But what about this.

Rent= 40,000
Students numbers English only= 60
Anching = 22
Anching teachers = 2
English teacher both Chinese =2
Utilities = 10

English: 60 X 8000 x 3.75
Anching: 22 X 8,500 X 11
Total: 3,857,000

Rent: 40,000 x 12 = 480,000
Wages: 700,000 (anching) + 744,000
Utilites: 120,000
Total: 2,044,000

Profit: 3,857,000 - 2,044,000 = 1,813,000

That business is for sale this week at a grand total of 1.2 million.

And to sweeten the pot the cost includes all the facilities which would cost you double that to buy yourself. If you could just maintain the business you would reap a very nice return.

It seems incredible, but that is the quirky side of the English teaching business. It is difficult to sell a school, because it’s so specialized there are few buyers and people hate to take over someone elses business at the risk of losing students.

What you have missed in your calculation is the opportunity cost of your money in the same business in an alternative scenario, i.e., due dilligence. Also the downside risk in Taiwan is huge in my opinion. So your compensation for risk is way too low and growth potential isn’t determined by money alone it is determined by teacher quality and that is something money cannot buy in Taiwan which is a market for lemons in the English teaching field.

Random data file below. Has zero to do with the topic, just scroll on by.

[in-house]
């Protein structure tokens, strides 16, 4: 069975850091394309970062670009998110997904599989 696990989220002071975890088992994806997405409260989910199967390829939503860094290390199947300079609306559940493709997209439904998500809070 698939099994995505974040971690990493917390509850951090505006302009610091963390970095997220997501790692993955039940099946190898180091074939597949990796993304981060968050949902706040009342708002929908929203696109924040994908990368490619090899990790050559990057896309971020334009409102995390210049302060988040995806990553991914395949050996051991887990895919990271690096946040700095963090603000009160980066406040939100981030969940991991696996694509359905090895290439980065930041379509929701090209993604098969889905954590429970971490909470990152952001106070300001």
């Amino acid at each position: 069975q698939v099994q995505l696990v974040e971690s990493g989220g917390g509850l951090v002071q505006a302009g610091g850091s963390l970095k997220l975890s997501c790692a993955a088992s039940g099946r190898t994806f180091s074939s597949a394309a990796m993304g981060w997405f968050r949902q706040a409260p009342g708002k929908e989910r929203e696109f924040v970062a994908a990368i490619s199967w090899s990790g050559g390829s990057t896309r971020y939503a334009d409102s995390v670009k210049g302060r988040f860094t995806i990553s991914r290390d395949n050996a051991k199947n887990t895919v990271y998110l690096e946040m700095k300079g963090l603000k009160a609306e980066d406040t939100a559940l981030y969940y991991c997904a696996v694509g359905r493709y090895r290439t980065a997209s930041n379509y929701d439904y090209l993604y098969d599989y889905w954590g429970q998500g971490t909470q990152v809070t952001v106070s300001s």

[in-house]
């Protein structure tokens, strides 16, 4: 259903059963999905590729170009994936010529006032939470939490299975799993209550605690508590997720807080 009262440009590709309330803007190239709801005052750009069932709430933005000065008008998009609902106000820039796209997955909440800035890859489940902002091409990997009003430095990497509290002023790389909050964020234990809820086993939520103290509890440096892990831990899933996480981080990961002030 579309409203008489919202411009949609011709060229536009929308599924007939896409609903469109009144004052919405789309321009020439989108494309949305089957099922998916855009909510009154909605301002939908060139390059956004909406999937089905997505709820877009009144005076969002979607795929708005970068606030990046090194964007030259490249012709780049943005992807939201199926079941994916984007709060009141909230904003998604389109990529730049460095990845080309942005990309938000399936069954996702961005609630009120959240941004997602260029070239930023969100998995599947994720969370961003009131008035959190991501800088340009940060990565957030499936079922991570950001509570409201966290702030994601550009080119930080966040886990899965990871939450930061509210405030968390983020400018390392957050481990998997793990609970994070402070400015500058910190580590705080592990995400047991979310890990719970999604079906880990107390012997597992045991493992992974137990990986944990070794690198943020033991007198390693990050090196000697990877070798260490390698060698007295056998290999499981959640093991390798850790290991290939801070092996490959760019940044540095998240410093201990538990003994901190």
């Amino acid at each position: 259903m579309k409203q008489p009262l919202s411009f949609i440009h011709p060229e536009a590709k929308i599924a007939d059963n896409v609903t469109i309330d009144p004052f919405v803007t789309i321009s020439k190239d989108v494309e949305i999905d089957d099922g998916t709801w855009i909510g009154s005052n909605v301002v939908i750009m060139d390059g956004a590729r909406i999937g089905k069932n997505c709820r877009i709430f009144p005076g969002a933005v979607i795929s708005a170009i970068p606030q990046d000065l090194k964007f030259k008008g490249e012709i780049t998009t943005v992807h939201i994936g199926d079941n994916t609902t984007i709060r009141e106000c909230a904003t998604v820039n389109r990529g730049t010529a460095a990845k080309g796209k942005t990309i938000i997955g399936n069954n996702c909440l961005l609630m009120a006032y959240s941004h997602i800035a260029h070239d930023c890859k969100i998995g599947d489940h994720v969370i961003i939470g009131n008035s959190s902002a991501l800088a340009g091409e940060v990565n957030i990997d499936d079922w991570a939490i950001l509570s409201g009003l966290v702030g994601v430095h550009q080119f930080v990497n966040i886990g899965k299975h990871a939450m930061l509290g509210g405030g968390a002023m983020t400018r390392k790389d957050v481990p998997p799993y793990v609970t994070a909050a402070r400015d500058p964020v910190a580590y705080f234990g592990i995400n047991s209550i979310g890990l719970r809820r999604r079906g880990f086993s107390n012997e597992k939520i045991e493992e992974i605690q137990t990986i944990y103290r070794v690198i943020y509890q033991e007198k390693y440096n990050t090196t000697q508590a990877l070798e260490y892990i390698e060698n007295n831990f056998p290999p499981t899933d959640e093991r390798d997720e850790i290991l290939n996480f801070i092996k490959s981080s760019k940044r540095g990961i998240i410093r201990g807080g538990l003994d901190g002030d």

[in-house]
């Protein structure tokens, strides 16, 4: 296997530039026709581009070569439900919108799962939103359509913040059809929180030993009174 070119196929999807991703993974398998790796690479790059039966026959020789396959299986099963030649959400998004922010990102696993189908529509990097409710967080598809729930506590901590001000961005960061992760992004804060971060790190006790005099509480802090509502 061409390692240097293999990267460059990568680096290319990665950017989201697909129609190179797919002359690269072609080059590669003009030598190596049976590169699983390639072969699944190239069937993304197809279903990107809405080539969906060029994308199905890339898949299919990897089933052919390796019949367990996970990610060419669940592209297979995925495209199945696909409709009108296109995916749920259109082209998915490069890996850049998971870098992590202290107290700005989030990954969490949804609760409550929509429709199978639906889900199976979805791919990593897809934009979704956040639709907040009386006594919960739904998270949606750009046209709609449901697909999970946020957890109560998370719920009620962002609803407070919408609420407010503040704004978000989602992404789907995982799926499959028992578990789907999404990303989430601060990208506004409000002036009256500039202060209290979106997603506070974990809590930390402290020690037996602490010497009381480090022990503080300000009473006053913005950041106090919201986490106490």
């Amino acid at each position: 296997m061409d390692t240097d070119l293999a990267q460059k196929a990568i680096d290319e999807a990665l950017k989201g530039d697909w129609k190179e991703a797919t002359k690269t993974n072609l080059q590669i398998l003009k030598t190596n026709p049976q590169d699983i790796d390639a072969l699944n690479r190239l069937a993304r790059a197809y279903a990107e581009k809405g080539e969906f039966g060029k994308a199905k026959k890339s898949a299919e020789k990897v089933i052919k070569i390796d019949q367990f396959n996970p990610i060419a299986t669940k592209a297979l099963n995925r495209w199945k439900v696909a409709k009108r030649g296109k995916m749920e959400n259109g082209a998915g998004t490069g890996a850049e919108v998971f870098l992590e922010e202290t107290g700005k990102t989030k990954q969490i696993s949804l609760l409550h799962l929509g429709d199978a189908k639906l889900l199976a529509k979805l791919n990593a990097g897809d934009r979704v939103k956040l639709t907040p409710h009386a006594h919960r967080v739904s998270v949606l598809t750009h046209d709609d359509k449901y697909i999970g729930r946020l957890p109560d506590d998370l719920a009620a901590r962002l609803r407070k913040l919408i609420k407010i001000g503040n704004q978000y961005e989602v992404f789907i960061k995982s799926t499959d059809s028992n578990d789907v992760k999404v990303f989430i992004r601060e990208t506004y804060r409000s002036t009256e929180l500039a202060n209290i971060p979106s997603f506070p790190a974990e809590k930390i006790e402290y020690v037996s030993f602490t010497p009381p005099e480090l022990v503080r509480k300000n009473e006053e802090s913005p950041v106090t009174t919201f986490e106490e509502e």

Its all reflected in the required rate of return. My 12% is probably a little low. It would reflect a relatively mature, or secure business. If there is a risk that the teachers leave and the school disappears in a couple of years, you would want that rate to be jacked up towards 30-50%!

I think you are certainly right.

Sure - again, all has to be reflected in the required rate.

The strength of this method is that it is theoretically sound. The weakness is that assumptions require a lot of guess work and are subjective. But hey, so is value.

These business have few assets and those they have (the teachers) are not fixed. So there are indeed risks there.

As they say your assets walk out the door every night and tomorrow they might not come back.